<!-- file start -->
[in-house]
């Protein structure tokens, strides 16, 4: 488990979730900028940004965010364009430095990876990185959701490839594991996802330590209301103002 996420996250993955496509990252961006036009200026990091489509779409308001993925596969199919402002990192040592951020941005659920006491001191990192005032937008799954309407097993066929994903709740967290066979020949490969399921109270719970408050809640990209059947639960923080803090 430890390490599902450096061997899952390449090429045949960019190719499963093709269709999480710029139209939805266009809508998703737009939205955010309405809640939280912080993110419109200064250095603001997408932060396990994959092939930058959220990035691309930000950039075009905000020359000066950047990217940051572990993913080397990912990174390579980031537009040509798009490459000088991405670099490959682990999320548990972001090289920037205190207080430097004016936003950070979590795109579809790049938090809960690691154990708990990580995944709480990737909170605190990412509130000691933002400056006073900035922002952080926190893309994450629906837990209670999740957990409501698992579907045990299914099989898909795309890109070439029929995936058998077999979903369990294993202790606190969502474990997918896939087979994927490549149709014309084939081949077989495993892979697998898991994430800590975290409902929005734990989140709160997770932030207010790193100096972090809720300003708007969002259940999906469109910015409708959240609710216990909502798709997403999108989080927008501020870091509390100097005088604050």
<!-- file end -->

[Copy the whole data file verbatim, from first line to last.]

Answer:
[in-house]
């Protein structure tokens, strides 16, 4: 488990979730900028940004965010364009430095990876990185959701490839594991996802330590209301103002 996420996250993955496509990252961006036009200026990091489509779409308001993925596969199919402002990192040592951020941005659920006491001191990192005032937008799954309407097993066929994903709740967290066979020949490969399921109270719970408050809640990209059947639960923080803090 430890390490599902450096061997899952390449090429045949960019190719499963093709269709999480710029139209939805266009809508998703737009939205955010309405809640939280912080993110419109200064250095603001997408932060396990994959092939930058959220990035691309930000950039075009905000020359000066950047990217940051572990993913080397990912990174390579980031537009040509798009490459000088991405670099490959682990999320548990972001090289920037205190207080430097004016936003950070979590795109579809790049938090809960690691154990708990990580995944709480990737909170605190990412509130000691933002400056006073900035922002952080926190893309994450629906837990209670999740957990409501698992579907045990299914099989898909795309890109070439029929995936058998077999979903369990294993202790606190969502474990997918896939087979994927490549149709014309084939081949077989495993892979697998898991994430800590975290409902929005734990989140709160997770932030207010790193100096972090809720300003708007969002259940999906469109910015409708959240609710216990909502798709997403999108989080927008501020870091509390100097005088604050």